2. At the beginning of Chapter I of Wolves of the Calla, Eddie Dean reflects upon the old Mejis saying Time is a face on the water. Do his theories explain why time passes differently in our world and in the borderlands? Why or why not? Do his observations hold true for you, personally? Have you ever experienced such time-dilation or time-contraction?
3. Why are Eddie, Jake, Susannah, and Roland so wary of Andy when they first meet him? Why is this significant, both in terms of our ka-tet’s history and in terms of the history of Roland’s world?
4. What is happening to Susannah Dean’s personality? How did this come to pass? Do you think this process is part of her ka? Given her condition, what do you think will happen to our ka-tet in the final two books of the series?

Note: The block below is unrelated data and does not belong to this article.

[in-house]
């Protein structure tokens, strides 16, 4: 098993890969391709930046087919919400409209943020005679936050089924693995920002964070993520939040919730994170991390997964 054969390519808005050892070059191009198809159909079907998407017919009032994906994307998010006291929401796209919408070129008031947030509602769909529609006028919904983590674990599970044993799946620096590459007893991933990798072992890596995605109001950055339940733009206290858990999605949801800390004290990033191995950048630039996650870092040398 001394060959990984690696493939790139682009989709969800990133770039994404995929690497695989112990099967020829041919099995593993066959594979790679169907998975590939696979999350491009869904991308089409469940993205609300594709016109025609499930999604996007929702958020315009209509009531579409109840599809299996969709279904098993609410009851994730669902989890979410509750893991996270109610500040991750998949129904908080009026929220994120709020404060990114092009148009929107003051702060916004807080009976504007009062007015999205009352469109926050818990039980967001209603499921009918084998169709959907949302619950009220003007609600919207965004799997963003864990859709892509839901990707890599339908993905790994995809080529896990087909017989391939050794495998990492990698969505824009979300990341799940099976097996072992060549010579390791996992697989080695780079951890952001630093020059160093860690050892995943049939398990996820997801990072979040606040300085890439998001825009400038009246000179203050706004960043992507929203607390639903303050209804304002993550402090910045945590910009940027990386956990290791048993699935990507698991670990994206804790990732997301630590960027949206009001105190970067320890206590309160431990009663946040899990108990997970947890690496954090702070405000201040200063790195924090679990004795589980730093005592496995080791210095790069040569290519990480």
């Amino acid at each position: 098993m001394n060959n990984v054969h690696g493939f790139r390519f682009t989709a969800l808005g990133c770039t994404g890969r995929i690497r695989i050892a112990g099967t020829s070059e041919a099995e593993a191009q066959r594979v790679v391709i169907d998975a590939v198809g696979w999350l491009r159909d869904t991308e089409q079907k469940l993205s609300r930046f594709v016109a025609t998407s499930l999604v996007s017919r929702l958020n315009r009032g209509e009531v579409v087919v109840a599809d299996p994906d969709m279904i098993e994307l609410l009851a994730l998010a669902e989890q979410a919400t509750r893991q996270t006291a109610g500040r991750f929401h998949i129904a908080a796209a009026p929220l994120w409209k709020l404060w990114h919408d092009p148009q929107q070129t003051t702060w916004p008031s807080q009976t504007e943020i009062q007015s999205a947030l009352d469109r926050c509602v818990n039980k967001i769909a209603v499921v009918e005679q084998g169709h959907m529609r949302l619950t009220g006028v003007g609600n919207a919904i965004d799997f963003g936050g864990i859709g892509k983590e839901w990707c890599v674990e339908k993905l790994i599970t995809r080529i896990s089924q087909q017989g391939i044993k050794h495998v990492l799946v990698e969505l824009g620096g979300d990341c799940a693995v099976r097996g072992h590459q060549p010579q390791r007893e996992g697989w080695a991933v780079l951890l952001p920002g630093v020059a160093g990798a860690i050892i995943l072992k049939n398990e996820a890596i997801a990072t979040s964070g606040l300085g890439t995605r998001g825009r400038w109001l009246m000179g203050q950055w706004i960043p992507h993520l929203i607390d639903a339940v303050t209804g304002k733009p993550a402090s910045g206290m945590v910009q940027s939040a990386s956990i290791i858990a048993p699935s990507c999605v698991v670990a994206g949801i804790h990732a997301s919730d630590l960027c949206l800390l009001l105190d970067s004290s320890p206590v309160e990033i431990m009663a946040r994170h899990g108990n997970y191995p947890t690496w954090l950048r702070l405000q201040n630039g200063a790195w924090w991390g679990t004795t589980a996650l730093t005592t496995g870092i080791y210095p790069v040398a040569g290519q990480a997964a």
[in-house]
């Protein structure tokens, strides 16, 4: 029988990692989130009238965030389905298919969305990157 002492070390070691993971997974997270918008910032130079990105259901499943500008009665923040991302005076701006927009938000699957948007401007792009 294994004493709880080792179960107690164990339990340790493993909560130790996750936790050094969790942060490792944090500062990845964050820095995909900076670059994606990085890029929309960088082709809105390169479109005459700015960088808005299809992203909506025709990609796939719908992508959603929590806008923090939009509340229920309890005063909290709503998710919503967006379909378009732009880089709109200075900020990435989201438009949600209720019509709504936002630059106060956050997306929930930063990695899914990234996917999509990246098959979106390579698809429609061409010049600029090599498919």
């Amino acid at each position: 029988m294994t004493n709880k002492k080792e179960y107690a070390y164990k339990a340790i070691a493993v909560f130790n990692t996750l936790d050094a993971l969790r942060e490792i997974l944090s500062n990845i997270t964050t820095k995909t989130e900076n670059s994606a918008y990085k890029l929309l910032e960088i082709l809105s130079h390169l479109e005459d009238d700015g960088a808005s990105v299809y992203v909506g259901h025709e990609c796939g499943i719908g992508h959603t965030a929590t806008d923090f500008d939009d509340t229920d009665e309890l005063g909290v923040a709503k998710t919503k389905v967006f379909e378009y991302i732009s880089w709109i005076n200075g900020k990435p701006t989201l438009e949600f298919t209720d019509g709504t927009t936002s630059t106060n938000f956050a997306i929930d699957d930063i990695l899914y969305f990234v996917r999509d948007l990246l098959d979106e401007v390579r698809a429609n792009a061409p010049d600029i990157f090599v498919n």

5. Who are the roonts? How did they become roont? Do you think that the roonts understand what has happened to them? What, from the text, makes you say this?
6. What power do the Wolves ultimately serve? Why are the people of the Calla so afraid to fight them? Can you understand their fear?
7. What mythical event do the Sisters of Oriza honor? What purpose do they serve in terms of plot? Do you think that King is trying to make us reexamine traditional ideas about men and women?
8. Describe Black Thirteen. What is its history? What role does it play in the book? How does it compare to Maerlyn’s Grapefruit, which figured prominently in Wizard and Glass?